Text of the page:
Regarding the future, we’re talking about really large-scale experiments — satellites with detectors in space which cost a huge amount of money and depend on the continuing support of taxpayers for funding. There’s also the hope that something surprising comes up from the Large Hadron Collider or that some other new generation of particle collider sheds some light on the matter. I don’t know what experimental results will ever give us what we’re looking for. I think it’s going to have to be something rather grand-scale, and who knows, may yet still produce some surprises.

Conor Purcell is a science journalist based in Dublin. He is the founding editor of wideorbits.com and can be found on Twitter @ConorPPurcell.

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28 comments / Join the Discussion

    If you have read A Brief History of Time, you will encounter the deceased professor Hawkings’ musing about the quest for knowledge about the universe, which i will paraphrase. “We have equations to describe the universe, but they are like bones. What is the fire that informs the equations, that brings them to life ?” I think that being on a”quest” to comprehend the cosmos is the greatest challenge, but I cannot think of a better calling. Professor Hawking wanted to ” know the mind of God”,which is perhaps the oldest philisophical quest.He also mentions that the age of any one person “encompassing” the knowledge of their time is passed;the data is now overwhelming in extent, thanks to newer and newer technology and findings.So how do laymen, and even those in official science, keep a sense of balance?Maybe it is a matter of attitude.We can be humbled before the Mystery,but still enjoy what knowledge we have.And, as Peter Townsend sang,”we can dance while our knowledge is growing !”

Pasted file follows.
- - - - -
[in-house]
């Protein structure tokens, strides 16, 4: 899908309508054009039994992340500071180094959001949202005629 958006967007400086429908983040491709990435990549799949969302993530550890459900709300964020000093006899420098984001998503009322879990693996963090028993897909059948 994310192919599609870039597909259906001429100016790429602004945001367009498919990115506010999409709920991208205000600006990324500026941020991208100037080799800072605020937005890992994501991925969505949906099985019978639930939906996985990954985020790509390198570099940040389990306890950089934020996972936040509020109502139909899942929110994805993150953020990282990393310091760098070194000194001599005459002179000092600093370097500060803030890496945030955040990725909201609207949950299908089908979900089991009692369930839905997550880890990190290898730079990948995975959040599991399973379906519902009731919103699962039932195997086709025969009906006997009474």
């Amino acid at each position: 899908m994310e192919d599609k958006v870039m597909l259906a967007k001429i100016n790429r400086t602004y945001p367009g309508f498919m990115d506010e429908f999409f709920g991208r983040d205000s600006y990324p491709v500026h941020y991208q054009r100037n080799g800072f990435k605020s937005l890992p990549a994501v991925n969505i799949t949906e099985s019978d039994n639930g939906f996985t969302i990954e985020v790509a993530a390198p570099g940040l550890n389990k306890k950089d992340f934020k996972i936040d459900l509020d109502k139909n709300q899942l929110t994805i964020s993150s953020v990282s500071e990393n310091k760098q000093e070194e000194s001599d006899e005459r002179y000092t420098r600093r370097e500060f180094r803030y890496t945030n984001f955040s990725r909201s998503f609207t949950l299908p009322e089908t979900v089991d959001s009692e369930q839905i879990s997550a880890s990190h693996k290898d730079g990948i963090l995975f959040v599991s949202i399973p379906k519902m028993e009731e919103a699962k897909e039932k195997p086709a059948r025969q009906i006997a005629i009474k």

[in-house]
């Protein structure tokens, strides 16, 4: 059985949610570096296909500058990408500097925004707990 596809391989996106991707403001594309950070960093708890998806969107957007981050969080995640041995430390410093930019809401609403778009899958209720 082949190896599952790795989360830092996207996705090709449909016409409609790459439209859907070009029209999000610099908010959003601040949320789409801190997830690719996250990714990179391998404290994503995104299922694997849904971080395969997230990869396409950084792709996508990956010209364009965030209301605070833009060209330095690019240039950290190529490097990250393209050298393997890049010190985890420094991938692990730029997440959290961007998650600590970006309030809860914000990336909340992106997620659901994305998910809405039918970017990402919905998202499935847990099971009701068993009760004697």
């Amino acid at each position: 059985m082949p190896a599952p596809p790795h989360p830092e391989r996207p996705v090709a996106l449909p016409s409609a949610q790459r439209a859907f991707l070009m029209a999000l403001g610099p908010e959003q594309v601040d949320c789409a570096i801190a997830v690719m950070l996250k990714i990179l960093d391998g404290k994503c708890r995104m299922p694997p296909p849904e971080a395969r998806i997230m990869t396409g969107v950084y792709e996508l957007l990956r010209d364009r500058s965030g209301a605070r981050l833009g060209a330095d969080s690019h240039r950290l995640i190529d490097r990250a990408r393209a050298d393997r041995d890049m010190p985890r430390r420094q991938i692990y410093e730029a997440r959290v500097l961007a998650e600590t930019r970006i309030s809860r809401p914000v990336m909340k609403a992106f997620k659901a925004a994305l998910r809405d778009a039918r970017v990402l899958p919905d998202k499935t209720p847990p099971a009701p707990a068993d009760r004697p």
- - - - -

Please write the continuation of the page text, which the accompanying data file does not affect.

How does gravity work at the particle level? The question has stumped physicists since the two bedrock theories of general relativity (Albert Einstein’s equations envisioning gravity as curves in the geometry of space-time) and quantum mechanics (equations that describe particle interactions) revolutionized the discipline about a century ago.


    Some time of “Granular Spacetime” or a universe made of cuboctahedron like packing of spheres will probably give the final theory of everything.


    I can’t help wondering if the presence of mass actually causes the curvature of spacetime, or if it’s the curvature of spacetime that results in mass…?


    Buddha and Christ or for that matter any religious leader probably did not know of the Higgs boson or gravitational waves unless the ancients had some alien visitors with superor intelligence imparting or are still imparting superior knowledge to our feeble minds in ways and technologies unknown yet to us.